Urban Education: She Just Became The First Black Woman To Earn A PH.D. In Nuclear Physics From FSU
Kalisa Villafana Becomes First Black Woman To Earn A PH.D. In Nuclear Physics From FSU
Kalisa Villafana made history this past weekend as Florida State University’s first Black woman to graduate with a doctorate degree in nuclear physics. The Trinidad and Tobago native received her undergraduate degree from Florida A&M University and came back to the states to pursue her childhood dream.
According to Villafana, she always wanted to be a physicist since she was 12 years old, She attended an all girl Catholic school growing up where she was “exposed to tons of physics experiments.” Her teachers at Holy Faith Convent in Trinidad used the physics experiments to help students understand the principles of matter and energy and how the universe works. “From then on, I said I want to be a physicist [and] that never changed,” said Villafana.
Villafana as an international student, wanted to make sure she entered into a Ph.D. program where she had support and community. She found that at FSU with world renowned physicist, Mark Riley, who she credits with expanding her access and opportunities. Riley introduced her to a network of mentors and resources. He also helped her to attend academic conferences and conduct research across the country during her time at FSU.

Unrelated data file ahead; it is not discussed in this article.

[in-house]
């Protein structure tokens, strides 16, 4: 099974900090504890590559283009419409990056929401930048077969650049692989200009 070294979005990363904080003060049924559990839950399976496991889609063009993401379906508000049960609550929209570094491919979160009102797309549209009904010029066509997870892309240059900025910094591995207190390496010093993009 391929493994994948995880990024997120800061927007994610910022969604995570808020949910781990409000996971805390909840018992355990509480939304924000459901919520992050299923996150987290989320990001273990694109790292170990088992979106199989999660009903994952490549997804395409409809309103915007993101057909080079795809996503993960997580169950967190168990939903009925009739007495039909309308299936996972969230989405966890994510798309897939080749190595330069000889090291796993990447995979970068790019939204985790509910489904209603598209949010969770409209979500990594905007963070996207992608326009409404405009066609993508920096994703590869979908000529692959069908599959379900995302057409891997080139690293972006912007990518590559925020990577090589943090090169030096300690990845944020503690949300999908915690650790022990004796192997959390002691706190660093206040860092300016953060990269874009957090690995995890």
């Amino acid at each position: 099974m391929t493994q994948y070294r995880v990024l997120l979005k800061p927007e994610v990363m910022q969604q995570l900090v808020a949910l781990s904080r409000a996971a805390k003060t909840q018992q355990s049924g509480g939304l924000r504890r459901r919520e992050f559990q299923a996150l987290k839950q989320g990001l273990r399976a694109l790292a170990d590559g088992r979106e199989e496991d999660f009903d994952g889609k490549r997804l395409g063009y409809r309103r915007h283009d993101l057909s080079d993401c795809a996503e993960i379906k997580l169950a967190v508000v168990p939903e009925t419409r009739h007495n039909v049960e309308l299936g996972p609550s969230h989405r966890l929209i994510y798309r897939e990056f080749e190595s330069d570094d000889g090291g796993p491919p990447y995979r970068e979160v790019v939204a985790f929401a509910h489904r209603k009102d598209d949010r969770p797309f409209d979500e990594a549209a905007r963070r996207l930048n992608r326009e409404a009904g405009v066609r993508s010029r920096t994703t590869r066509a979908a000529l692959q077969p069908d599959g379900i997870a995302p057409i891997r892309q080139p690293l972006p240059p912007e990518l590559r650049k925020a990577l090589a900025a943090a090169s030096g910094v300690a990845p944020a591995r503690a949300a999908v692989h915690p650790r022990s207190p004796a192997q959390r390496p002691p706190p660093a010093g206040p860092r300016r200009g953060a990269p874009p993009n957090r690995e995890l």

Villafana also served as a mentor to other minority students at the University, encouraging them to pursue graduate studies.
“In Trinidad, many people don’t know how to get to the United States and get a Ph.D. that’s paid for by the school. They don’t know how to go from being an international student from the islands to a doctor in the U.S. I want to show them how to get to the next point,” Villafana said in an interview with the Tallahassee Democrat.
Villafana also hopes that her presence in the world of physics which is mostly white and male, will motivate other young Black women to follow in her footsteps.
“I always encourage young women to pursue what they are passionate about and what makes them excited, even if they are a minority in the field,” she told Because of Them We Can. I tell them, “don’t be intimidated and that they bring new and invaluable perspectives.”
Dr. Villafana’s goal is to specialize in cancer research, working as a medical physicist. She now becomes the 96th Black woman in the country with a Ph.D. in physics, adding a new face to what physicists look like. “You may not see a lot of us but we’re there. We’re out there.”
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Urban Education PhD: Kalisa Villafana Becomes First Black Woman To Earn A PH.D. In Nuclear Physics From FSU
Chike Ezegbu6972 Posts
Chike Ezegbu is a blogger with an Information Technology background. He is a prolific writer and is fearless in his approach to dishing out information while maintaining high professionalism. He is regarded as both a lover and a fighter.